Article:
Microsoft Office Tutorials and References
In Depth Information
Let’s see at a high level how all these components are connected. As you can see in Figure 4-7 , there are three
major participants—Business Connectivity Services, External Systems, and Rich Client Office applications.
Note, however, that BCS is the connector for the other two layers.
Figure 4-7. BCS high-level overview
Business Connectivity Services Layer
The BCS layer consists of two major blocks, the BDC Metadata Store and the BCS Client Cache. To understand what
the BDC Metadata Store is, you need some background information. The BDC model contains metadata related to
external content types, database connections, and so on. It actually enables the API of an external system described
in the metadata model with a much simplified BDC object model. A metadata model contains real information about
methods, entities, and so forth, such as employee data, customer information, and sales orders.
BDC models are stored in SQL Server database tables and are loaded into memory before the BDC runtime 5 can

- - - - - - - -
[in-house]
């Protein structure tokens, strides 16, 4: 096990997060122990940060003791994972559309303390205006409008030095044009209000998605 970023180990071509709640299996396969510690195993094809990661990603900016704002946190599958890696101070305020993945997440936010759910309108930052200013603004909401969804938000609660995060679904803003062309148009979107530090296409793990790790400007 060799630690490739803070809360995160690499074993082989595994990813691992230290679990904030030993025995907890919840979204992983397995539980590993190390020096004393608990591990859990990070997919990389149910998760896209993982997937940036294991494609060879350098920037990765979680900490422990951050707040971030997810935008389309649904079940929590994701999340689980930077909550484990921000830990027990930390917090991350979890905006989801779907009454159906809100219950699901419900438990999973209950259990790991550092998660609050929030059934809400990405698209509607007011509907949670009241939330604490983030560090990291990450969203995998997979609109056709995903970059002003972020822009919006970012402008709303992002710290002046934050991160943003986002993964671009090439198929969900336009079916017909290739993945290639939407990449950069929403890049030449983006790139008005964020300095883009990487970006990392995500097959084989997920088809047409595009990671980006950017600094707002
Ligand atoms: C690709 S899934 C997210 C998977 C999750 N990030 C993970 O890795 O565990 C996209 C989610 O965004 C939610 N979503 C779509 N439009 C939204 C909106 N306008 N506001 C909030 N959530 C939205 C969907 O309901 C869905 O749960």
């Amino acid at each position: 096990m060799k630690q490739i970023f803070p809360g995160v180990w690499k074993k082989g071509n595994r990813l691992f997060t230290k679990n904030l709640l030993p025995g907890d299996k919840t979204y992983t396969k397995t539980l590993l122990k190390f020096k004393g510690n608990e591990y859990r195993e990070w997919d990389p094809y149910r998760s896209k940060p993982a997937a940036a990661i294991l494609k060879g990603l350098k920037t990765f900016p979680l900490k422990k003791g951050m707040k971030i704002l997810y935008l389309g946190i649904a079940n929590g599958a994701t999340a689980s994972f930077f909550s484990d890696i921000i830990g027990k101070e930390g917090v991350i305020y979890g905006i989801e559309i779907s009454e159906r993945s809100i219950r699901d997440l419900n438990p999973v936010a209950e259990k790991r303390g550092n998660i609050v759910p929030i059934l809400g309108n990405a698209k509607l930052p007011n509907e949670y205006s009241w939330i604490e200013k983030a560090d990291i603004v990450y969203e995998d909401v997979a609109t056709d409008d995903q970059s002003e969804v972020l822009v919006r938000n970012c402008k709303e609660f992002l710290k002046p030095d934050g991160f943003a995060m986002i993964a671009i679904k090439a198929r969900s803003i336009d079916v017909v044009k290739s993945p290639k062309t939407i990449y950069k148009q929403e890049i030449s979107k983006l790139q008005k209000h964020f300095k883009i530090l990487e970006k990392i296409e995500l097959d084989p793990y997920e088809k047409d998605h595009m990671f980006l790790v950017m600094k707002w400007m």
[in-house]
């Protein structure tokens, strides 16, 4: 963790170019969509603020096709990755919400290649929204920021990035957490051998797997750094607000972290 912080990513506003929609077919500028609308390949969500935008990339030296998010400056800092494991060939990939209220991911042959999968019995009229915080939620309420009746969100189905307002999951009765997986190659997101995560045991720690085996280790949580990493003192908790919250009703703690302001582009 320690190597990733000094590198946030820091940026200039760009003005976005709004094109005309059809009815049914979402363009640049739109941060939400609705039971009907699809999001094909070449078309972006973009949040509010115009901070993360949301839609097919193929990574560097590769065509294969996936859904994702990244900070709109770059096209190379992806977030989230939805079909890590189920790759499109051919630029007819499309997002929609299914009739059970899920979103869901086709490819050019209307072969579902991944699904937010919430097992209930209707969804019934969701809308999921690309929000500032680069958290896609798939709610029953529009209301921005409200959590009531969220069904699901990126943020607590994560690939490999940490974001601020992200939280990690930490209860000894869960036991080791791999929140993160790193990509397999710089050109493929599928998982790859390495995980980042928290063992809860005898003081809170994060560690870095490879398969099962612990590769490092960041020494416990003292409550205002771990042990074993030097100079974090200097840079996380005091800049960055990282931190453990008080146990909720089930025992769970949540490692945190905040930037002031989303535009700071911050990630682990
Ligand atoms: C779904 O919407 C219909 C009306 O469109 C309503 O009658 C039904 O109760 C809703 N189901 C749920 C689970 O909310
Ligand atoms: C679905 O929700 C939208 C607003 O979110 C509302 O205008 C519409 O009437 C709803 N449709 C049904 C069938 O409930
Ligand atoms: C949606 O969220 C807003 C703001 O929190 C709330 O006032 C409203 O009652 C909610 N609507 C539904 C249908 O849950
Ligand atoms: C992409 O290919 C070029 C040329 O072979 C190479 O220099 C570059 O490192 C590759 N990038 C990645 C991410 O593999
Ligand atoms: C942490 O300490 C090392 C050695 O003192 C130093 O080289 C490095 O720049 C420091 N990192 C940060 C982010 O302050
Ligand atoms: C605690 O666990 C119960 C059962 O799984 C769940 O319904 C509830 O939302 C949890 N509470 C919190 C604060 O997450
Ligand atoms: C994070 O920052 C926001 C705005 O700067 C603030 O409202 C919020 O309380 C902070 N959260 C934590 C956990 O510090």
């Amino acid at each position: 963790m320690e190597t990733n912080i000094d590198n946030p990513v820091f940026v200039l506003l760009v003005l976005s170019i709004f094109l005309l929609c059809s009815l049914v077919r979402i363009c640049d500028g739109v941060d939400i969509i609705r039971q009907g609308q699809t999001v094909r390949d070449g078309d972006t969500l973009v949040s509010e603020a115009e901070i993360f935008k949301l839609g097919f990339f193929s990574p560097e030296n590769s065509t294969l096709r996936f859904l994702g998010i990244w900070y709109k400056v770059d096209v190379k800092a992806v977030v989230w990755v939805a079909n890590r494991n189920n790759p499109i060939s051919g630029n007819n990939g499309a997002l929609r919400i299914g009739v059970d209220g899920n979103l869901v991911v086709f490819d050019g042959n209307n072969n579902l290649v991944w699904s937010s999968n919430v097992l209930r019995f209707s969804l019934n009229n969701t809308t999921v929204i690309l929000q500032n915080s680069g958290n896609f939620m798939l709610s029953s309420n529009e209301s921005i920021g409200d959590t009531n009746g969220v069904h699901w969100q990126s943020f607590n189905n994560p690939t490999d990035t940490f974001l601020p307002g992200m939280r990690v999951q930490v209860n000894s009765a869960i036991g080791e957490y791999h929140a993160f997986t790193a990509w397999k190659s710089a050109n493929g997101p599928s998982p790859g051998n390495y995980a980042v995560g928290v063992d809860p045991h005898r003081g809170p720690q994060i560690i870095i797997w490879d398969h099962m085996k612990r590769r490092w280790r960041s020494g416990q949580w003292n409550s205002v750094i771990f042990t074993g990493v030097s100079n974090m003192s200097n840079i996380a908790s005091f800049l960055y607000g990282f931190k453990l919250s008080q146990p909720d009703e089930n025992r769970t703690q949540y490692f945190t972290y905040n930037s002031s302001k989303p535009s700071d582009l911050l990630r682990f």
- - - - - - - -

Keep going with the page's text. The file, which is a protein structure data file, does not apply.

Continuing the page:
use them. To perform operations such as load, modify, and so on, you make use of stored procedures. All these pieces
form the BDC Metadata Store.
The BCS Client Cache essentially copies the external system data from the server and caches it for Office client
solutions in the SQL Server Compact Edition database on the basis of per-user instances on the client computer.
This facilitates the automatic copying and linking of client data with external systems either manually or by automatic
synchronization, thus avoiding heavy transactions between the client and server data and improving the throughput
of the application. This caching mechanism also enables offline disconnected mode.
5 You will learn more about the BDC runtime later in this chapter.
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